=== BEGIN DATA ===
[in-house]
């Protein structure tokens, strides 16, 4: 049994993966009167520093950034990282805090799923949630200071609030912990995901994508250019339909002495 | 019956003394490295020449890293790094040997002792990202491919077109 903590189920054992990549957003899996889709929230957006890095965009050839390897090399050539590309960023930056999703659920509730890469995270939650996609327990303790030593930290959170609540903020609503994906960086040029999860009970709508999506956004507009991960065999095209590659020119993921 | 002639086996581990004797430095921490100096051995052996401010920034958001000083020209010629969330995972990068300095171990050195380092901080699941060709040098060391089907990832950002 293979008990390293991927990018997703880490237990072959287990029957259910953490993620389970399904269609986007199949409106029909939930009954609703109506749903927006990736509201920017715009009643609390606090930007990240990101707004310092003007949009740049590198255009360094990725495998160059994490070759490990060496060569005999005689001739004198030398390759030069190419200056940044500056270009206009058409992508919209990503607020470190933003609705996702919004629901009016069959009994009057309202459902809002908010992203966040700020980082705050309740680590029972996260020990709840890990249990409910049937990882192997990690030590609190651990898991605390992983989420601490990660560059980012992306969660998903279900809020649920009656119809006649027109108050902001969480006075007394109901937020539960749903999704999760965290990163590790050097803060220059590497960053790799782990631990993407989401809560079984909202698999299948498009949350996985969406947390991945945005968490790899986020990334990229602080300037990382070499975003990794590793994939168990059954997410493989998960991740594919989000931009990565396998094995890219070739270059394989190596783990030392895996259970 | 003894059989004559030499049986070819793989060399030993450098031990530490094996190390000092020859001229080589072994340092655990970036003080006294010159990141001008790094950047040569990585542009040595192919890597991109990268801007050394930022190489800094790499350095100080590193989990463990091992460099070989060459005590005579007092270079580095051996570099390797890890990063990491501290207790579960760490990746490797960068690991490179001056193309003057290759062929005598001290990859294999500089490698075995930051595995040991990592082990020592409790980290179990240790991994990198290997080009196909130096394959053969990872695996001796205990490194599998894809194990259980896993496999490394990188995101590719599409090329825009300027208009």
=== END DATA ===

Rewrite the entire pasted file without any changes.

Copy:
[in-house]
């Protein structure tokens, strides 16, 4: 049994993966009167520093950034990282805090799923949630200071609030912990995901994508250019339909002495 | 019956003394490295020449890293790094040997002792990202491919077109 903590189920054992990549957003899996889709929230957006890095965009050839390897090399050539590309960023930056999703659920509730890469995270939650996609327990303790030593930290959170609540903020609503994906960086040029999860009970709508999506956004507009991960065999095209590659020119993921 | 002639086996581990004797430095921490100096051995052996401010920034958001000083020209010629969330995972990068300095171990050195380092901080699941060709040098060391089907990832950002 293979008990390293991927990018997703880490237990072959287990029957259910953490993620389970399904269609986007199949409106029909939930009954609703109506749903927006990736509201920017715009009643609390606090930007990240990101707004310092003007949009740049590198255009360094990725495998160059994490070759490990060496060569005999005689001739004198030398390759030069190419200056940044500056270009206009058409992508919209990503607020470190933003609705996702919004629901009016069959009994009057309202459902809002908010992203966040700020980082705050309740680590029972996260020990709840890990249990409910049937990882192997990690030590609190651990898991605390992983989420601490990660560059980012992306969660998903279900809020649920009656119809006649027109108050902001969480006075007394109901937020539960749903999704999760965290990163590790050097803060220059590497960053790799782990631990993407989401809560079984909202698999299948498009949350996985969406947390991945945005968490790899986020990334990229602080300037990382070499975003990794590793994939168990059954997410493989998960991740594919989000931009990565396998094995890219070739270059394989190596783990030392895996259970 | 003894059989004559030499049986070819793989060399030993450098031990530490094996190390000092020859001229080589072994340092655990970036003080006294010159990141001008790094950047040569990585542009040595192919890597991109990268801007050394930022190489800094790499350095100080590193989990463990091992460099070989060459005590005579007092270079580095051996570099390797890890990063990491501290207790579960760490990746490797960068690991490179001056193309003057290759062929005598001290990859294999500089490698075995930051595995040991990592082990020592409790980290179990240790991994990198290997080009196909130096394959053969990872695996001796205990490194599998894809194990259980896993496999490394990188995101590719599409090329825009300027208009």